It looks like Lilia won't be going to school tomorrow. She came down with the mumps last night.

Friday, January 06, 2006

Divas in Limbo

So my rock grrl novel, The Screaming Divas, has been officially abandoned by the agent who took it on something like six years ago - a rather inauspicious beginning to The Year of the Dog. When she first signed me up, she was bubbling with enthusiasm, saying that she was "passionate" about the book and that she would keep sending it out. I never figured out quite where she was sending it to, although she forwarded responses from Wendy Lamb and Dutton (who called the book "unusual and powerful." Several months later, she wrote that she couldn't sell the book as it was and asked for a revision. I duly revised it and sent it back in a timely manner, but never heard if she read it or what she thought of it. A couple years later, I queried by e-mail, thinking I'd send it out on my own. She wrote back saying that the market was really hot and that she'd try it again if I'd revise it again ("Make it tighter, add humor," was all she said.) So I revised it again, sent it in, and heard...nothing. Finally, last summer I got an e-mail from one of her associate agents saying that she was enjoying it and wondering if it was still available. I wrote back that it was. Months passed. I e-mailed again in October. The associate replied, "We were just saying that we need to talk about The Divas at our next meeting!" She wrote that she'd get back to me at the end of the month. October passed, November passed, December... I returned from the States to find my reply: "I have now had three of my agents read your revised manuscript, hoping that one of them would love it enough to take it on [I thought she loved it]. Unfortunately, none feels that it is quite strong enough to take on. A few years ago, when I first saw it, I thought it had a lot of potential as edgy books were getting popular. But now, there are so many of them that this isn't special enough." Whatever. I wasn't happy with the level of communication and I think I'm better off without them.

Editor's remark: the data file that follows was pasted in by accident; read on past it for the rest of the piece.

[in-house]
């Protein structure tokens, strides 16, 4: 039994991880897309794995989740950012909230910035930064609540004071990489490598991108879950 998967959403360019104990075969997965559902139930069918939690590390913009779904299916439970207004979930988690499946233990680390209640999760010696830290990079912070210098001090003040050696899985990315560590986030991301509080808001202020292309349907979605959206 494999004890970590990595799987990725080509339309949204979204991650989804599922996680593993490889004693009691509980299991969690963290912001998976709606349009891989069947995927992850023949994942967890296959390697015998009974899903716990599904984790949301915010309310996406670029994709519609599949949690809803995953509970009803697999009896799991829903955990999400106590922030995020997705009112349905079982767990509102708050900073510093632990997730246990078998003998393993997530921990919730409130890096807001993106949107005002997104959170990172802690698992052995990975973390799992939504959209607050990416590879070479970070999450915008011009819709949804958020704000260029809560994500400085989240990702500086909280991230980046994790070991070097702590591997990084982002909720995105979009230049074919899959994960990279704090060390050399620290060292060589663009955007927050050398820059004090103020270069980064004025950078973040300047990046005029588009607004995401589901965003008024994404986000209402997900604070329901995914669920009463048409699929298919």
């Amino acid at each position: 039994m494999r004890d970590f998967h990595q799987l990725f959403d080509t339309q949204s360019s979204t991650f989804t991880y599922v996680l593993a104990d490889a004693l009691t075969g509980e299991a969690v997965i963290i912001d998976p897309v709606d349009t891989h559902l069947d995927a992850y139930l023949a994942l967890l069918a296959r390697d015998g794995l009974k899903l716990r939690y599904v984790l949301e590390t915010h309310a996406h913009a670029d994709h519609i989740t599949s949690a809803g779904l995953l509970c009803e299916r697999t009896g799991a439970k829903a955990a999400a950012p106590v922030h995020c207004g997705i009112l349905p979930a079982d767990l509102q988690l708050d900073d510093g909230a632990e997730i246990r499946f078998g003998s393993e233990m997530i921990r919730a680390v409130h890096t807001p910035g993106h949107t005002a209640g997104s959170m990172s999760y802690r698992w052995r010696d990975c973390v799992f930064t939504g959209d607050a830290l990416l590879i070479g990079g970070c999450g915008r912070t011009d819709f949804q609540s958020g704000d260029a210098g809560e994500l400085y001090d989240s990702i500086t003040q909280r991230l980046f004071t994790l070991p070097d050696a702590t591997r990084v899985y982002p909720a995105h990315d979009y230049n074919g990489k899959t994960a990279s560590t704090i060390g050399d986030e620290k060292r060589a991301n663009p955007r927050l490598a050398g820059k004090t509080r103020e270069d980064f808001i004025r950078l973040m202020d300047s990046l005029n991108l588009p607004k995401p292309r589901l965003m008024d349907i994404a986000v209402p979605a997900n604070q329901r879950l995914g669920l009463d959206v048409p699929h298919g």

Monday, January 02, 2006

Mothers-in-law in Literature